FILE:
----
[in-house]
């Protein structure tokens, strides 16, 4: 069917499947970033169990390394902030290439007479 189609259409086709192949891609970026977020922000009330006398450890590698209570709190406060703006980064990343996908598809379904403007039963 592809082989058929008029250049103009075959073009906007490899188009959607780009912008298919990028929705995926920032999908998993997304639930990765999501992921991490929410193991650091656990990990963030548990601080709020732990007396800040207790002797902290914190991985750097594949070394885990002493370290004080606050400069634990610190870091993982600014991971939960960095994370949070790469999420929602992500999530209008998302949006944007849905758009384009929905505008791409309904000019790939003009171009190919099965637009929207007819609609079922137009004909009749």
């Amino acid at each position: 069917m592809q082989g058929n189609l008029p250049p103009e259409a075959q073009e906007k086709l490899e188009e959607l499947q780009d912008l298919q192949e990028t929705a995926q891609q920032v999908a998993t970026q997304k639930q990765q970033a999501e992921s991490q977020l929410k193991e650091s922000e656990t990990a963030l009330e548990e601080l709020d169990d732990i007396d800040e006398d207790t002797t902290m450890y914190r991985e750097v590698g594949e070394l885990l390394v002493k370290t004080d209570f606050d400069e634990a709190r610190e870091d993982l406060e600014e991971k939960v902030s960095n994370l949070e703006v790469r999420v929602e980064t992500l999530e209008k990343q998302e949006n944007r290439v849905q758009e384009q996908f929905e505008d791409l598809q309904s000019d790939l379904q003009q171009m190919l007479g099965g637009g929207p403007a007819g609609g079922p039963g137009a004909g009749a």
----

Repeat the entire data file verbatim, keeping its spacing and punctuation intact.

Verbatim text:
[in-house]
């Protein structure tokens, strides 16, 4: 069917499947970033169990390394902030290439007479 189609259409086709192949891609970026977020922000009330006398450890590698209570709190406060703006980064990343996908598809379904403007039963 592809082989058929008029250049103009075959073009906007490899188009959607780009912008298919990028929705995926920032999908998993997304639930990765999501992921991490929410193991650091656990990990963030548990601080709020732990007396800040207790002797902290914190991985750097594949070394885990002493370290004080606050400069634990610190870091993982600014991971939960960095994370949070790469999420929602992500999530209008998302949006944007849905758009384009929905505008791409309904000019790939003009171009190919099965637009929207007819609609079922137009004909009749």
């Amino acid at each position: 069917m592809q082989g058929n189609l008029p250049p103009e259409a075959q073009e906007k086709l490899e188009e959607l499947q780009d912008l298919q192949e990028t929705a995926q891609q920032v999908a998993t970026q997304k639930q990765q970033a999501e992921s991490q977020l929410k193991e650091s922000e656990t990990a963030l009330e548990e601080l709020d169990d732990i007396d800040e006398d207790t002797t902290m450890y914190r991985e750097v590698g594949e070394l885990l390394v002493k370290t004080d209570f606050d400069e634990a709190r610190e870091d993982l406060e600014e991971k939960v902030s960095n994370l949070e703006v790469r999420v929602e980064t992500l999530e209008k990343q998302e949006n944007r290439v849905q758009e384009q996908f929905e505008d791409l598809q309904s000019d790939l379904q003009q171009m190919l007479g099965g637009g929207p403007a007819g609609g079922p039963g137009a004909g009749a």